My wishlist for the next 25 years

New Zealanders have a choice: to either perpetuate the structures that hold women back or to create a new narrative that is truly egalitarian. Here are my suggestions for the next 25 years.

From the Black Ferns negotiating a salary in a landmark deal, to Prime Minister Jacinda Ardern becoming only the second world leader to give birth while in office. From the #MeToo movement to the sexism debate at the US Open. September 2018 caps twelve months in which gender equality has been a hot topic of conversation at home and around the world. It also marks the 125th anniversary of women’s suffrage in New Zealand.

With legislation in place such as the Equal Pay Act 1972 and the New Zealand Bill of Rights Act 1990, it can be hard to articulate why we still have work to do to achieve equality of the sexes. Yet progress on eliminating the gender pay gap is stalling and the World Economic Forum warns that the gap between men and women across health, education, politics and economics widened last year for the first time since records began in 2006.

So on the approach to the 150th anniversary milestone, New Zealanders have a choice. To stand by and do nothing, perpetuating the structures that hold women back, or to create a new narrative that is truly egalitarian. With that in mind, here is my wishlist for the next 25 years.

 

Dads given time and opportunity to be dads

Employers will make jobs flexible by default, offering senior part-time roles and job-sharing options to ensure broad participation in the workforce. They will empower parents to maximise the time they have with their children, especially in the crucial early years.

Dads, in particular, will be encouraged to use their generous allocation of well-paid paternity leave to bond with their new-borns.

When men and women are equally likely to take parental leave, and to cover sick days and school holidays, and when men and women are equally able to put in extra hours, strive for senior positions or travel for work, there are no disadvantages in hiring a woman.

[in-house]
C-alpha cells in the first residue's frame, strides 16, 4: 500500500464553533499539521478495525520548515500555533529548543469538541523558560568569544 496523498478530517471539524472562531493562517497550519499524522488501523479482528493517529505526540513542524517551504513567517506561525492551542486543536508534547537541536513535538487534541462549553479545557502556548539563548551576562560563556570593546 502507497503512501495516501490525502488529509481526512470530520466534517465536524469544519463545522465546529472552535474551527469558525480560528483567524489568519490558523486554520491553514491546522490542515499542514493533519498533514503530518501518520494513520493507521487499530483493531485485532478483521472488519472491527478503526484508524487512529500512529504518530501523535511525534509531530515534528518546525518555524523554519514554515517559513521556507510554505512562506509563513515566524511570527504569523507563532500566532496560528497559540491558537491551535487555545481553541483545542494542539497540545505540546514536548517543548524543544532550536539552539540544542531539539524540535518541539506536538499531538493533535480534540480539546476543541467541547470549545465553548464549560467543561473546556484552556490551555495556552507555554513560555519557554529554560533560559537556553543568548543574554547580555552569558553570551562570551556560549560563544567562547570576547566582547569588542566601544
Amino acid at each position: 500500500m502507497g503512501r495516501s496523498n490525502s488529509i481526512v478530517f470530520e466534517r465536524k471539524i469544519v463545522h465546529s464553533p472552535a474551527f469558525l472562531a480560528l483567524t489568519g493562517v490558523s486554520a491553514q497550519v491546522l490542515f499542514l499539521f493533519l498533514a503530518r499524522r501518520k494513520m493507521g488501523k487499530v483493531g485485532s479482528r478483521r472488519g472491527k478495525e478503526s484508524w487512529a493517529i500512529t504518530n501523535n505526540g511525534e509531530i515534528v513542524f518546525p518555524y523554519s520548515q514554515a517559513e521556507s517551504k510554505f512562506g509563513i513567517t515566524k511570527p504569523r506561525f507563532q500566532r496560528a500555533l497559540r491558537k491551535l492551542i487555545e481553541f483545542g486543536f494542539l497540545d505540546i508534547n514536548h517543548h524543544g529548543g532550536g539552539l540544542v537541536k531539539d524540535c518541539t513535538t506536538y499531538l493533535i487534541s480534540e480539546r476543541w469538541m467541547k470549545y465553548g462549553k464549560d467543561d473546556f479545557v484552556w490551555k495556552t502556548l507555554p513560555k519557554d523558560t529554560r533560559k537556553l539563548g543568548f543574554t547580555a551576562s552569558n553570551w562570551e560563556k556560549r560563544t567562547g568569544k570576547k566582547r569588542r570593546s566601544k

Women freed from old fashioned stereotypes

Too often outdated stereotypes still lurk around the modern workplace. In 25 years it will be just as likely that a man is given responsibility for the ‘office housework’, like organising morning teas and birthday cards, as it is for a woman today. The same will apply when it comes to taking notes or preparing the drinks at meetings. As Sheryl Sandberg said, “The person taking diligent notes in the meeting almost never makes the killer point.”

 

All career options open to girls and boys

In 25 years we will be reaping the rewards of investments in initiatives to increase female participation in STEM, such as the amazing work done by Dr Michelle Dickinson (aka Nanogirl). After a generation of focused efforts, we will see the proportion of men and women graduating from university and progressing into careers in STEM even out. The increase in female role models will instil confidence in young girls to follow their passion in these fields.

 

Women rewarded for their success

Time and again the research shows that when a man is successful, he is well liked, but that when a woman does well, people like her less. Over the next quarter century our attitudes and biases – conscious and unconscious – will shift. Women delivering results at work will no longer be criticised for being aggressive when they are assertive, bossy when they show leadership, or outspoken when they display courage.

Women showing potential will be mentored and sponsored in their careers in the same way as their male peers. As former New Zealand Prime Minister Dame Jenny Shipley commented at a recent event to mark Suffrage, “Be a mentor to someone who’s not like [you]. When you do that, you learn, but you also create an elevator that will make a difference for someone else.”

 

As we tick off each of these wins from our collective to-do list, the gender pay gap will naturally decrease and New Zealand will become a more inclusive, fairer place to live, work and play. Simple.

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